The USA Network’s series Monk is one of the most enjoyable programs on television. It chronicles the adventures of the obsessive-compulsive and very brilliant Adrian Monk. Monk is a former San Francisco police detective who lost his job, his handle on life, and very nearly his sanity when his wife Trudy was killed by a car bomb. The television series has been turned into a series of novels written by Lee Goldberg.
The fourth novel in the series, and the latest, is Mr. Monk and the Two Assistants. As the title suggests we get a visit from Monk’s former assistant Sharona Fleming, and she is a lively addition to the normal cast. When her husband is accused of murder Sharona is heartbroken, and finds herself back in San Francisco working as a nurse. She doesn’t call on Monk to solve the murder because she thinks her husband is guilty, but as luck would have it, her and Monk find each other at the hospital were she works.
Monk is instantly awestruck—when he first sees Sharona he is speechless. Then as the realization dawns on him that she is truly back, Monk offers Sharona her old job as his assistant. Needless to say this doesn’t go over well with Natalie, and the rest of the novel unwinds to reveal not one murder, but three—and Monk is at his lovable best as he tries to figure out just who killed whom, and why, without getting dirty or into too many unpleasant germs.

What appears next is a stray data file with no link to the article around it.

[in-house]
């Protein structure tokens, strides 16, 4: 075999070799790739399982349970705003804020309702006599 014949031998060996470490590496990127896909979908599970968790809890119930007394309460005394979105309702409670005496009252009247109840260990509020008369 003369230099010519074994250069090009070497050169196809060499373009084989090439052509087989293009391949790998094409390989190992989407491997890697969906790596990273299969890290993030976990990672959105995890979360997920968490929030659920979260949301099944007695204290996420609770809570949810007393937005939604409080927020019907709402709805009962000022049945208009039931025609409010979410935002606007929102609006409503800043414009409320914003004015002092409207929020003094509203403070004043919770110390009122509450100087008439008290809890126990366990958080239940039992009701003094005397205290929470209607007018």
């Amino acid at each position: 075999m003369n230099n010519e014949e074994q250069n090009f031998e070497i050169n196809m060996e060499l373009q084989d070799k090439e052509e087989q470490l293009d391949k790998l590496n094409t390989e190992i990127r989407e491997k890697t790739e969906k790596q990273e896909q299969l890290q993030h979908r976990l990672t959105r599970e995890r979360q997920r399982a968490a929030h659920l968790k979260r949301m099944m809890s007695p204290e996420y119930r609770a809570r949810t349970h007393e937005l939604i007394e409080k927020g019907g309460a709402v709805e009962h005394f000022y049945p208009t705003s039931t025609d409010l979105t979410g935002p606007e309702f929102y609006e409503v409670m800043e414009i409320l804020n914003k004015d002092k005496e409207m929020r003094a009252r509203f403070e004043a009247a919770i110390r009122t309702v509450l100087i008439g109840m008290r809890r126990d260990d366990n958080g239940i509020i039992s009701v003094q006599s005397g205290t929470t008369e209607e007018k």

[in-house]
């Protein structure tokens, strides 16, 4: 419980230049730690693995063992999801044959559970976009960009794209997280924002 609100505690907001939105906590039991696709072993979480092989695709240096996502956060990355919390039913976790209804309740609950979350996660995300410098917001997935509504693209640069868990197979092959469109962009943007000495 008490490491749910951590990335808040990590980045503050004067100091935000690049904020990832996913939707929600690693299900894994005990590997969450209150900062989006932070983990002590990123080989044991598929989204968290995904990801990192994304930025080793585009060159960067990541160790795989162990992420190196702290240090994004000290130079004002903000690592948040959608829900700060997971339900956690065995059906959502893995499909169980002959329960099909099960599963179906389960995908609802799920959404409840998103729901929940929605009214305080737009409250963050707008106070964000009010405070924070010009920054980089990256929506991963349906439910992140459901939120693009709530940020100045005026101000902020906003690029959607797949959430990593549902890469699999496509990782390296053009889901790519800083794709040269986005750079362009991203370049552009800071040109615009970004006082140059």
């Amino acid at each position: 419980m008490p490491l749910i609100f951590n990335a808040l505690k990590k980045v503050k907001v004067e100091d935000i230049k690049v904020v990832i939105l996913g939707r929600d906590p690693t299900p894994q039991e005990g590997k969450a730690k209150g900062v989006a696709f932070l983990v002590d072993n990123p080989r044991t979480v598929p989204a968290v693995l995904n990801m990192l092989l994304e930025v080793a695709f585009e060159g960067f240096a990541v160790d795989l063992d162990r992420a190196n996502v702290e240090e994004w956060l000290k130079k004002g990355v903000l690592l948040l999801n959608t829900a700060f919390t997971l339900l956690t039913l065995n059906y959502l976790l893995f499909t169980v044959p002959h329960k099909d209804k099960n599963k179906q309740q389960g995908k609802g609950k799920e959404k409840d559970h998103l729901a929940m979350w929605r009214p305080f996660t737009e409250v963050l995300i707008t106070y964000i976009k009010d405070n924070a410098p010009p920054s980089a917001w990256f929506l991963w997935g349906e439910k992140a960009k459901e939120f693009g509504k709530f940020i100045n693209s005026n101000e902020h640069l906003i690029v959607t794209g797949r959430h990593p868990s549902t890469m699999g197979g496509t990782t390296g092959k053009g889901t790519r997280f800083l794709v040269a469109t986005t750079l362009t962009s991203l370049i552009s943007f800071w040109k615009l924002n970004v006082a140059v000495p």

Mr. Monk and the Two Assistants is a humorous whodunit. It is written in the voice of Natalie, who—in this novel especially—feels very much like Sherlock Holmes’ sidekick Dr. Watson, and it is great fun to watch her struggle through the twists and turns of the plot. She is often just as lost as the reader when confronted with the powerful deductive abilities of Adrian Monk, and the wonderfully outlandish murders he solves.
Mr. Goldberg does an admirable job of portraying the characters. The novel is at its best when the entire gang is on hand—Captain Stottlemeyer, Lieutenant Disher, Monk, Natalie, and Sharona. The dialogue is pitch perfect, and the atmosphere of the television series is captured very well, except, instead of a single episode it feels like a two-part extravaganza.
Mr. Monk and the Two Assistants isn’t the best of the Monk novels—that is a slot thoughtfully reserved for Mr. Monk and Blue Flu—but it is an enjoyable, relaxing, and very fun read with an ample amount of mystery and deduction. If you are in the mood for something light, quick and devilishly funny, give Mr. Monk and the Two Assistants a try. You won’t regret it.
An aside: Goldberg introduces a character named Ian Ludlow, who is in reality a nom de plume of none other than Lee Goldberg. In the mid-1980s Mr. Goldberg published three novels in a men’s adventure series under the name Ian Ludlow. The series: .357: Vigilante.
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